Although a generic drug product is generally required to have the same labeling as the reference listed drug (RLD), there is an exception for indications and other conditions of use that are protected by a patent or regulatory exclusivity. The statute (21 U.S.C. § 355(j)(2)(A)(viii)) allows the generic sponsor to remove or “carve out” the protected indication or other condition of use from the product labeling, and submit a “section viii” statement explaining that the applicant does not seek approval for the protected use. The agency’s regulations (21 CFR 314.94(a)(8)(iv)) similarly authorize omission of both patented and exclusivity-protected uses. Because there is a similar statutory provision for 505(b)(2) applications (21 U.S.C. § 355(b)(2)(B)) allowing labeling carve-outs, the court’s decision could affect 505(b)(2) products as well.
In this case, Teva launched a generic version of GSK’s Coreg® (carvedilol) with two of that product’s three indications (hypertension and ventricular dysfunction after heart attack), while omitting the patented indication for congestive heart failure (CHF). Despite the “carve out,” GSK sued Teva for “induced infringement,” arguing that Teva induced physicians to prescribe the generic for the patented CHF indication.
GSK argued that circumstantial evidence supported a finding of inducement, based on Teva’s product labeling, advertisements, and user manuals directed to a class of direct infringers. The court noted evidence that included Teva product catalogs that referred to the generic as the “AB rated generic equivalent of GlaxoSmithKline’s Coreg® tablets.” Interestingly, this suit involved not only the product’s labeling (which is often the basis for infringement or induced infringement claims), but also allegations related to post-approval product launch activities
At trial, the jury sided with GSK, awarding $235 million in damages, but the district court overturned the jury verdict, finding insufficient evidence that physicians relied on Teva’s labeling in making their prescribing decisions. GSK appealed to the Federal Circuit, which decided in October 2020 (as we summarized online here) that there was “substantial evidence” of induced infringement in Teva’s promotional materials, press releases, and product catalogs – including communicating the product’s “A” TE rating – along with evidence that physicians and providers took these sources as signaling that the generic could be substituted without regard to the limits of the product’s labeling.
After the October 2020 ruling, eight generic manufacturers joined Teva in urging the court for en banc rehearing, which the court construed as also requesting panel rehearing. The amici expressed concerns that the Federal Circuit’s decision could be read to upset the “careful balance struck with section viii carve-outs,” and that the ruling could be construed to mean generics may be held liable for merely marketing and selling under a labeling carve-out omitting all patented indications. On February 9, 2021, the CAFC granted Teva’s petition for panel rehearing, which took place before the same judges who had written the 2020 opinion.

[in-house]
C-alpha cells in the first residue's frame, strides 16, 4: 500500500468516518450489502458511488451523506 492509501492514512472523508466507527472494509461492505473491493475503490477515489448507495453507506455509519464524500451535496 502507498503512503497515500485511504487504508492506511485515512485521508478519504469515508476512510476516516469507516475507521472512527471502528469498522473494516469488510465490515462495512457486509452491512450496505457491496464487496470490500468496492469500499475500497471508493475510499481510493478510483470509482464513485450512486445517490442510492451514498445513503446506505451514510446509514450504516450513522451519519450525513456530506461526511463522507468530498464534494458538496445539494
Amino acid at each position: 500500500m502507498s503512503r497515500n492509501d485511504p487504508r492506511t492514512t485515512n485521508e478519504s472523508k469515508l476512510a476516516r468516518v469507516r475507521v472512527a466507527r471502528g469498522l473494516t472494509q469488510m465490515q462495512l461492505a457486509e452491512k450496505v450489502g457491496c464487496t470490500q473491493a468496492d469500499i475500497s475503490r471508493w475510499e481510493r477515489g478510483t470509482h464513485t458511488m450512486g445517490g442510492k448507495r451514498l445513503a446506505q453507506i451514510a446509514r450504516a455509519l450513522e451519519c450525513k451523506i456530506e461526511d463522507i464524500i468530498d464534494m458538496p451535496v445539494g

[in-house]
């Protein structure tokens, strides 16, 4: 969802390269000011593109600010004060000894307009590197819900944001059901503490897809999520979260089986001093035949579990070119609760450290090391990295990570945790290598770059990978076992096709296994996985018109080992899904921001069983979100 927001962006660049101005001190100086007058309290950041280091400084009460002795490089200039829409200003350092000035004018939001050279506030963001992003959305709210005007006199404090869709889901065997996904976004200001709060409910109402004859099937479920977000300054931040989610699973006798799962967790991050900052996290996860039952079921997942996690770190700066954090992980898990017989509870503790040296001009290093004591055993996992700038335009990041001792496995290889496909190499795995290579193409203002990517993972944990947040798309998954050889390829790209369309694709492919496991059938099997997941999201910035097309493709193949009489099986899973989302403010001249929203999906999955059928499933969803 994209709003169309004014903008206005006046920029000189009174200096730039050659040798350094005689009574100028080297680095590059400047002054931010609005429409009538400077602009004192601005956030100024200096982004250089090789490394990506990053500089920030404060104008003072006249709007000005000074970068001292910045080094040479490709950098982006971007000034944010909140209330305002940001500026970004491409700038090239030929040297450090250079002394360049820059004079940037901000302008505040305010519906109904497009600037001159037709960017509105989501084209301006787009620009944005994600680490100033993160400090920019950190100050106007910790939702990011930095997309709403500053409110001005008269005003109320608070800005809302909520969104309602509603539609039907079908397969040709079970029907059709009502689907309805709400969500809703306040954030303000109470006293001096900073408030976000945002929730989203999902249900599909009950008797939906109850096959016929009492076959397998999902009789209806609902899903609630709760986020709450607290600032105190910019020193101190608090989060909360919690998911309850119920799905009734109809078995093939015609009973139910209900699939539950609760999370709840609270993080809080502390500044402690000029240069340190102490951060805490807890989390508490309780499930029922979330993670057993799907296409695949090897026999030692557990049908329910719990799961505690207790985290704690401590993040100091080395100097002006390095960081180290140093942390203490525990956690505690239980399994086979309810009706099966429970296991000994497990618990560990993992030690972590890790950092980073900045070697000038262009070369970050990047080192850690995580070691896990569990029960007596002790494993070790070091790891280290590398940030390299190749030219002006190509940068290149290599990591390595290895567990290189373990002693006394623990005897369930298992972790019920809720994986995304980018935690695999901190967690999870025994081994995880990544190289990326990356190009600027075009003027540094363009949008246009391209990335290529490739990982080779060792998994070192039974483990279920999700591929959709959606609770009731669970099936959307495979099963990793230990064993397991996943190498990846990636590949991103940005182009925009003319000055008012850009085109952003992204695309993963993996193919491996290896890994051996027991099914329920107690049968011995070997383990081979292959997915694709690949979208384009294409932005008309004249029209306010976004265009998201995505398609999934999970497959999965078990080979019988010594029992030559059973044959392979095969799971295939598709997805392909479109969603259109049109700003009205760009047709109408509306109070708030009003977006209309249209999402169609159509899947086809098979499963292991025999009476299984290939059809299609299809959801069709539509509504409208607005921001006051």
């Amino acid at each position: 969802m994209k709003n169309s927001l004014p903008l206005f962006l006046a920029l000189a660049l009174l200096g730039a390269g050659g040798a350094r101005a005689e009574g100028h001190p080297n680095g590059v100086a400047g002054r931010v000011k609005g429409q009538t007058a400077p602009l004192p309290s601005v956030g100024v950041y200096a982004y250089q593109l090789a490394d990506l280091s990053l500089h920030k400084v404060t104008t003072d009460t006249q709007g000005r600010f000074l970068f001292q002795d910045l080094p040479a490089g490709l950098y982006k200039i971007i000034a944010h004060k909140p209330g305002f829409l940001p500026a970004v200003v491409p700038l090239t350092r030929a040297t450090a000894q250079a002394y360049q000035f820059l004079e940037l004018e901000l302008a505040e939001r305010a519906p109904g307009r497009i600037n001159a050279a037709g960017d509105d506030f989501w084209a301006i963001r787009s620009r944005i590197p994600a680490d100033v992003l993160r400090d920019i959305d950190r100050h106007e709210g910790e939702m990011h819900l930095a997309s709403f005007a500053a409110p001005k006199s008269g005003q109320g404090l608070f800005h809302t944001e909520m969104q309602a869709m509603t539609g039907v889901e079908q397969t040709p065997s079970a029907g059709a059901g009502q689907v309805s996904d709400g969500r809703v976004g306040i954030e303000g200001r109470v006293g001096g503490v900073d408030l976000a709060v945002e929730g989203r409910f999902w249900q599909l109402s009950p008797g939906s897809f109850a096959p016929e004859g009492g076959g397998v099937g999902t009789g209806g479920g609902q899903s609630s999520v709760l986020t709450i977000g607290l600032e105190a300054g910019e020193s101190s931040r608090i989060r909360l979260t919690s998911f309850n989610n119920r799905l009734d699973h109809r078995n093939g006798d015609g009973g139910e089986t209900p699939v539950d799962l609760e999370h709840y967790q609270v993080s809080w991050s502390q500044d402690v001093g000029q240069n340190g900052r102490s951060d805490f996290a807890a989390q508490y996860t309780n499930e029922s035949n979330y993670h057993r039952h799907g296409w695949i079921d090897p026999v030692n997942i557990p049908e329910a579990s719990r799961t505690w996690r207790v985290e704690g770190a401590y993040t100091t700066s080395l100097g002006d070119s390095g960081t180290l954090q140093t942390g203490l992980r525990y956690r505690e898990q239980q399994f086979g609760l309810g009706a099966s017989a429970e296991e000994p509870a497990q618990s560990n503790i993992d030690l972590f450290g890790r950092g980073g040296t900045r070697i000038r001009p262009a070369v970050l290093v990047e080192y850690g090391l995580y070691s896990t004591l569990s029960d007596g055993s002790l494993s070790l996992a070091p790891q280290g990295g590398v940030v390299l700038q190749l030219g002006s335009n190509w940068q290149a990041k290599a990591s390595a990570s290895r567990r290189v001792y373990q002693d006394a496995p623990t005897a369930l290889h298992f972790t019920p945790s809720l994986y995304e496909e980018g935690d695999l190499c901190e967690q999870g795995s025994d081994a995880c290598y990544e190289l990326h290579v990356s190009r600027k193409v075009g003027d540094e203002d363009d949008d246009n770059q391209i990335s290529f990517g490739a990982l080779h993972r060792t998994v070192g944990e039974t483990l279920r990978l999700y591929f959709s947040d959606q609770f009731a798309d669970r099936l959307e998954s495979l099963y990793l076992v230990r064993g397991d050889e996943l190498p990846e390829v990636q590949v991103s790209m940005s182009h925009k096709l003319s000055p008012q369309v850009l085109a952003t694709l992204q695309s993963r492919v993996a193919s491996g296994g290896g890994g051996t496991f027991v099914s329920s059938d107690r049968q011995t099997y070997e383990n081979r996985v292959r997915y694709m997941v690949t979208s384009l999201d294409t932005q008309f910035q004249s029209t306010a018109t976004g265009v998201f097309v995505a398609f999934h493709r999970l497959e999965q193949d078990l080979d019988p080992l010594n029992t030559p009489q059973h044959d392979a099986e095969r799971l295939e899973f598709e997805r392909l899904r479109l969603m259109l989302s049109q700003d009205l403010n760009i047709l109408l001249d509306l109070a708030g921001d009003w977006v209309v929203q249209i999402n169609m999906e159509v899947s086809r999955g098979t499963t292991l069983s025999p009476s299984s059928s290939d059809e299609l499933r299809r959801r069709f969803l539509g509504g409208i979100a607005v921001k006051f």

Misleading TE rating promotion may be evidence of patent infringement
In the Orange Book, the U.S. Food and Drug Administration (FDA) applies TE evaluation codes to indicate whether generic drugs may be considered substitutable for the RLD. An “A” rating (including an “AB” rating, as is at issue in this case) generally indicates FDA’s determination that products are therapeutically equivalent, which is the basis in most states to allow (or require) substitution of one product for the other.
A key issue in the GSK case was whether promotion by the generic drug sponsor of an A rating can be used as evidence that the company induced physicians to prescribe the generic for the all of the RLD’s indications, including any that are carved out from the generic’s labeling. FDA assigns TE ratings to generic products without regard to whether the generic is approved for fewer than all of the indications or conditions of use as the brand name reference product. This creates an obvious tension between FDA’s TE rating, which suggests the generic may be fully substitutable for the branded product, and the actual generic product, which may have labeling that is nominally designed to suggest that the product should be used only for certain, more limited uses.
This case highlights the consequences of this tension: although a generic may omit patent- or exclusivity-protected uses from its labeling, FDA’s manner of assigning TE codes in the Orange Book applies broadly to a product, making no distinction as to indications and arguably negating the practical effect of the carve out in actual use.
Upon rehearing, the CAFC responded to concerns that the 2020 decision could be construed to mean a generic could be held liable for induced infringement merely by noting (without mentioning any infringing uses) that FDA had rated the product as therapeutically equivalent to a brand name drug.
Walking back its 2020 statements on the subject, the CAFC clarified that generics may be held liable for induced infringement if they market a drug product with labeling that describes a patented use, or if they take active steps to encourage doctors or patients to use the drug in an infringing manner. However, the court clarified that generics generally will not be held liable for merely marketing and selling under labeling that carves out patented indications or conditions of use, or for simply noting (without mentioning any infringing uses) that FDA had rated a product as therapeutically equivalent to a brand name drug.